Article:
Immersed in India's light and shade

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We arrive by mini bus after hours of driving through the Haryana villages north of Delhi. We are greeted with bare stone buildings set along laneways of compressed dirt, like the ruins of a ghost town. Walking in the oppressive heat we catch the wan glances of older villagers sitting in doorways. Young men smile shyly as we raise a hand in greeting.

Before long we come upon an open stone building — the meeting room. We enter to find 60 weathered women seated on mats on the dirt floor. Their saris fill the enclosure with colour. Their faces tell the poignant stories of their lives. Children gaze out from their mothers' laps while others crowd about the windows peering curiously in. We greet them with hands clasped and heads bowed: 'Namaste' — 'I honour the divine within you.'

As we take our seats a rustle of chatter ripples about the space. Our cups are filled with water. We are garlanded by strong beautiful women and our hearts are touched by this generous welcome. We are regarded as royalty.

These are the members of the women's self-help group of the village, administered by the Chetanalaya Social Support Service of the Delhi Catholic Archdiocese. Through an interpreter we learn about their struggles, their lives and their daily efforts to garner a small income through a micro-credit cooperative. It helps them support their families and each other and restores pride and self-respect.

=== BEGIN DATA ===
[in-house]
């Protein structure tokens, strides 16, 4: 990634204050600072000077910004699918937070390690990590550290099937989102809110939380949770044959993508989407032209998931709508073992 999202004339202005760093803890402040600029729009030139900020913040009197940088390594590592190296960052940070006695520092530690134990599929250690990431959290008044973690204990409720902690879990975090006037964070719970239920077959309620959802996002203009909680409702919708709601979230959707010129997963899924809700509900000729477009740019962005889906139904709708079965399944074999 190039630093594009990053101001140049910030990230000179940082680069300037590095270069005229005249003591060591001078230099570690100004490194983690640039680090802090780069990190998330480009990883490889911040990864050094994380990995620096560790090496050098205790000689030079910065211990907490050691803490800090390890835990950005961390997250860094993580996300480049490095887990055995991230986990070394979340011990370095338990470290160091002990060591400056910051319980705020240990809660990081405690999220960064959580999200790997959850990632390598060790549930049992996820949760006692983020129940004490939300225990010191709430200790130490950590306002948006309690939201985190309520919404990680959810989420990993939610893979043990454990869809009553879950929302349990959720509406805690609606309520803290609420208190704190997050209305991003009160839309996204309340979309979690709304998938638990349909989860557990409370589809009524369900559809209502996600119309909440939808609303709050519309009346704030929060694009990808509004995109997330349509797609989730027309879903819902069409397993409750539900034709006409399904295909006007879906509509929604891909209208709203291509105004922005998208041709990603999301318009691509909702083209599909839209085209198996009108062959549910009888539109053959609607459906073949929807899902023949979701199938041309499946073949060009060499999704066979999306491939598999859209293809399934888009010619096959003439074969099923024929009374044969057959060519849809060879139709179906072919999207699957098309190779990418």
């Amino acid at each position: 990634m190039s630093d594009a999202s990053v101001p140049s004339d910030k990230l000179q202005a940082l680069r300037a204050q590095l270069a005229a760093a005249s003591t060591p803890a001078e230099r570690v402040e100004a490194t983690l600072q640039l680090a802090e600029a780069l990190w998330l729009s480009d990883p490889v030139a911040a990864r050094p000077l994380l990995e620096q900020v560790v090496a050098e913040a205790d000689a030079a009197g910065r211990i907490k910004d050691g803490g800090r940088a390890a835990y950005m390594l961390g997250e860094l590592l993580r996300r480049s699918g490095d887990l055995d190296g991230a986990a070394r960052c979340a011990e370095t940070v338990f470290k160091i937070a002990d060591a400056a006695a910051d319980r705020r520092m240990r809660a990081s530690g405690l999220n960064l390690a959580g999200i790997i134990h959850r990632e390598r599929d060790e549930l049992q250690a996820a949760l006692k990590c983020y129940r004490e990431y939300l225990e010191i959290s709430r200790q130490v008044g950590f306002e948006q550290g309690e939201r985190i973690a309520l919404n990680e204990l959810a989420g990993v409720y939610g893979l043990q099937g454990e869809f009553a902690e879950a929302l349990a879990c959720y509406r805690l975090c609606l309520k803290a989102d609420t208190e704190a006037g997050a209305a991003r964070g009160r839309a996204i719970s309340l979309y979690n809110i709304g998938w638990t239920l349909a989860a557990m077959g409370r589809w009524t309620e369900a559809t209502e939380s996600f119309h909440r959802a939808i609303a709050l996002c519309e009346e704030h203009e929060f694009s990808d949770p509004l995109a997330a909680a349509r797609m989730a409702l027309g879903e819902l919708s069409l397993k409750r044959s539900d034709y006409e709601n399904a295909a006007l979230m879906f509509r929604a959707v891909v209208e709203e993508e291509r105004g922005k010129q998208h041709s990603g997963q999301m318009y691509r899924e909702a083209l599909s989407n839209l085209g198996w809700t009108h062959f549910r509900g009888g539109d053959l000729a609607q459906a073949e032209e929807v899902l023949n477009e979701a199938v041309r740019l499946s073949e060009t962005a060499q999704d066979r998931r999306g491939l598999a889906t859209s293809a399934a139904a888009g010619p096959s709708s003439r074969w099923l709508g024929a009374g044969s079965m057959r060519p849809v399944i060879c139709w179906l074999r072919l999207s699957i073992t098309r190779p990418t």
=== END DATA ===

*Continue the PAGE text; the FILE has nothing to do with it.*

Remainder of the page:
Several women stand to tell their stories. We hear of the seven buffalo the village has purchased and the small dairy they have established. Some have set up village stores, another was able to pay for important surgery and others can now provide essentials for their children. Each feels she has improved her family situation. Their pride in their achievement is clearly evident.

'Before, I could not be heard. Now I have a voice', one woman explains.

Later, surrounded by excited children, we are guided past dogs, cows, chickens and goats along the lanes to a house. This is home to 12 people, two-roomed and spotless. We sit on the two beds and a few plastic chairs and sip sweet chai tea as the proud home-owners look on. We feel like royalty again. Despite their desperate poverty they treat us with the most gracious hospitality.

Leaving, there is a frenzy of smiling, 'Namastes' and hand shaking. A small boy proudly introduces me in English to his grandmother. They hug, and her toothy smile betrays her love and pride. She signs for me to take her photo. I show her and she is so happy to see herself there.

We are escorted to the bus. Our visit was clearly a wondrous event for the villagers. Their welcome is a soul-searching moment of grace for us.

Much good has come to us all today.

*****

It is our last night in India. It's 11.15 pm and we are returning to our modest hotel on the Mumbai waterfront. The steamy air circles around us and there is a pleasant feeling of satisfaction, even a mild euphoria after our last dinner together. We have shared stories, thoughts and good-hearted humour over dishes of fine Indian food. The warmth and companionship of new friends stimulate the spirit. It has been an evening to remember.